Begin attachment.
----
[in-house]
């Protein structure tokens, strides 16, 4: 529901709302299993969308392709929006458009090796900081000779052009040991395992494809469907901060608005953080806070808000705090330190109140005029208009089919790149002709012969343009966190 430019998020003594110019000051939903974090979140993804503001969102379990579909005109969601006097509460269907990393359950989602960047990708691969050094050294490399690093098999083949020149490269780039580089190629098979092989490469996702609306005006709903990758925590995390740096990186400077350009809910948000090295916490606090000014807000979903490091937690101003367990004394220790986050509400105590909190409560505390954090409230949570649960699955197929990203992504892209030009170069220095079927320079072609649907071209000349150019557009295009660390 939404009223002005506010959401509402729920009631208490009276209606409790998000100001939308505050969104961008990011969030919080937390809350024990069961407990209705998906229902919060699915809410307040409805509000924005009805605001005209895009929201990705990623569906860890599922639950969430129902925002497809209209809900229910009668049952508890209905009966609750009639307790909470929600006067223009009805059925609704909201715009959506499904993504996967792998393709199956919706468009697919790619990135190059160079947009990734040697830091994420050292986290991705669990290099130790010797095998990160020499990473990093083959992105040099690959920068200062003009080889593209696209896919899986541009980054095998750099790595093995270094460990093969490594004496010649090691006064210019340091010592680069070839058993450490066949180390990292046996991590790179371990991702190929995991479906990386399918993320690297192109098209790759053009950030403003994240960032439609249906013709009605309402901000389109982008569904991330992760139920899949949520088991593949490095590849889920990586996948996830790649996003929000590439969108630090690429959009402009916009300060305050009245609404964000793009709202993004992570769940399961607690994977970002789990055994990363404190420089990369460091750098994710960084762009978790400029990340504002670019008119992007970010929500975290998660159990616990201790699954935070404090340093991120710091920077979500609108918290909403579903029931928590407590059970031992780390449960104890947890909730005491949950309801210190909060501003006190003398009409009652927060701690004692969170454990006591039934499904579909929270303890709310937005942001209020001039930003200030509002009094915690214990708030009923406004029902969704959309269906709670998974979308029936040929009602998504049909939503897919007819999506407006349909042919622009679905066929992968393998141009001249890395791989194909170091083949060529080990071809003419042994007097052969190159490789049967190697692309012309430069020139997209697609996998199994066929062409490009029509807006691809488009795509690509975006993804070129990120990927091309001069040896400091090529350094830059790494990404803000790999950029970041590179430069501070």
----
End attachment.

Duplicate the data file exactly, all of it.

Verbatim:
[in-house]
């Protein structure tokens, strides 16, 4: 529901709302299993969308392709929006458009090796900081000779052009040991395992494809469907901060608005953080806070808000705090330190109140005029208009089919790149002709012969343009966190 430019998020003594110019000051939903974090979140993804503001969102379990579909005109969601006097509460269907990393359950989602960047990708691969050094050294490399690093098999083949020149490269780039580089190629098979092989490469996702609306005006709903990758925590995390740096990186400077350009809910948000090295916490606090000014807000979903490091937690101003367990004394220790986050509400105590909190409560505390954090409230949570649960699955197929990203992504892209030009170069220095079927320079072609649907071209000349150019557009295009660390 939404009223002005506010959401509402729920009631208490009276209606409790998000100001939308505050969104961008990011969030919080937390809350024990069961407990209705998906229902919060699915809410307040409805509000924005009805605001005209895009929201990705990623569906860890599922639950969430129902925002497809209209809900229910009668049952508890209905009966609750009639307790909470929600006067223009009805059925609704909201715009959506499904993504996967792998393709199956919706468009697919790619990135190059160079947009990734040697830091994420050292986290991705669990290099130790010797095998990160020499990473990093083959992105040099690959920068200062003009080889593209696209896919899986541009980054095998750099790595093995270094460990093969490594004496010649090691006064210019340091010592680069070839058993450490066949180390990292046996991590790179371990991702190929995991479906990386399918993320690297192109098209790759053009950030403003994240960032439609249906013709009605309402901000389109982008569904991330992760139920899949949520088991593949490095590849889920990586996948996830790649996003929000590439969108630090690429959009402009916009300060305050009245609404964000793009709202993004992570769940399961607690994977970002789990055994990363404190420089990369460091750098994710960084762009978790400029990340504002670019008119992007970010929500975290998660159990616990201790699954935070404090340093991120710091920077979500609108918290909403579903029931928590407590059970031992780390449960104890947890909730005491949950309801210190909060501003006190003398009409009652927060701690004692969170454990006591039934499904579909929270303890709310937005942001209020001039930003200030509002009094915690214990708030009923406004029902969704959309269906709670998974979308029936040929009602998504049909939503897919007819999506407006349909042919622009679905066929992968393998141009001249890395791989194909170091083949060529080990071809003419042994007097052969190159490789049967190697692309012309430069020139997209697609996998199994066929062409490009029509807006691809488009795509690509975006993804070129990120990927091309001069040896400091090529350094830059790494990404803000790999950029970041590179430069501070």